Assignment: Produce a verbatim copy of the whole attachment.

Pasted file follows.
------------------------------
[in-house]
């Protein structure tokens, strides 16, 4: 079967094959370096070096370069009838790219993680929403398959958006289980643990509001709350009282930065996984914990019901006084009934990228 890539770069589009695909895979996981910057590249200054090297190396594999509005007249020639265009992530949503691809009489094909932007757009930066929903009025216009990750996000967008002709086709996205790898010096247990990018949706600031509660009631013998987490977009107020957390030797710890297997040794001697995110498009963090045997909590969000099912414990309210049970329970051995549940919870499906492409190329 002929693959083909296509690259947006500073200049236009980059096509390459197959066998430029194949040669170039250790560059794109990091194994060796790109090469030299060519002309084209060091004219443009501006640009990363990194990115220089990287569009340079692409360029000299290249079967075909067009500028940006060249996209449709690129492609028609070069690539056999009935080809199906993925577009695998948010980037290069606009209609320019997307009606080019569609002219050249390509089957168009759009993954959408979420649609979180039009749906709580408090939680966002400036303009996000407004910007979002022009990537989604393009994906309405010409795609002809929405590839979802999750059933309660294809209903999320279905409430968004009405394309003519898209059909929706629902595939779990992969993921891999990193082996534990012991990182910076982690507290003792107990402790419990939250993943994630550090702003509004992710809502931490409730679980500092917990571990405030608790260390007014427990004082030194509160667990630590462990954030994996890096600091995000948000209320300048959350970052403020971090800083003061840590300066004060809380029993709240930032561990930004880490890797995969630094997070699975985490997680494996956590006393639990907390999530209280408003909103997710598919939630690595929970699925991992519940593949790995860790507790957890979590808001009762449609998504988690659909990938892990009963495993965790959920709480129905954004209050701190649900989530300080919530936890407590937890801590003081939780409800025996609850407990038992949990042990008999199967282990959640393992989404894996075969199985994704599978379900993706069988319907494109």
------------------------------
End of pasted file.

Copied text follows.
[in-house]
């Protein structure tokens, strides 16, 4: 079967094959370096070096370069009838790219993680929403398959958006289980643990509001709350009282930065996984914990019901006084009934990228 890539770069589009695909895979996981910057590249200054090297190396594999509005007249020639265009992530949503691809009489094909932007757009930066929903009025216009990750996000967008002709086709996205790898010096247990990018949706600031509660009631013998987490977009107020957390030797710890297997040794001697995110498009963090045997909590969000099912414990309210049970329970051995549940919870499906492409190329 002929693959083909296509690259947006500073200049236009980059096509390459197959066998430029194949040669170039250790560059794109990091194994060796790109090469030299060519002309084209060091004219443009501006640009990363990194990115220089990287569009340079692409360029000299290249079967075909067009500028940006060249996209449709690129492609028609070069690539056999009935080809199906993925577009695998948010980037290069606009209609320019997307009606080019569609002219050249390509089957168009759009993954959408979420649609979180039009749906709580408090939680966002400036303009996000407004910007979002022009990537989604393009994906309405010409795609002809929405590839979802999750059933309660294809209903999320279905409430968004009405394309003519898209059909929706629902595939779990992969993921891999990193082996534990012991990182910076982690507290003792107990402790419990939250993943994630550090702003509004992710809502931490409730679980500092917990571990405030608790260390007014427990004082030194509160667990630590462990954030994996890096600091995000948000209320300048959350970052403020971090800083003061840590300066004060809380029993709240930032561990930004880490890797995969630094997070699975985490997680494996956590006393639990907390999530209280408003909103997710598919939630690595929970699925991992519940593949790995860790507790957890979590808001009762449609998504988690659909990938892990009963495993965790959920709480129905954004209050701190649900989530300080919530936890407590937890801590003081939780409800025996609850407990038992949990042990008999199967282990959640393992989404894996075969199985994704599978379900993706069988319907494109």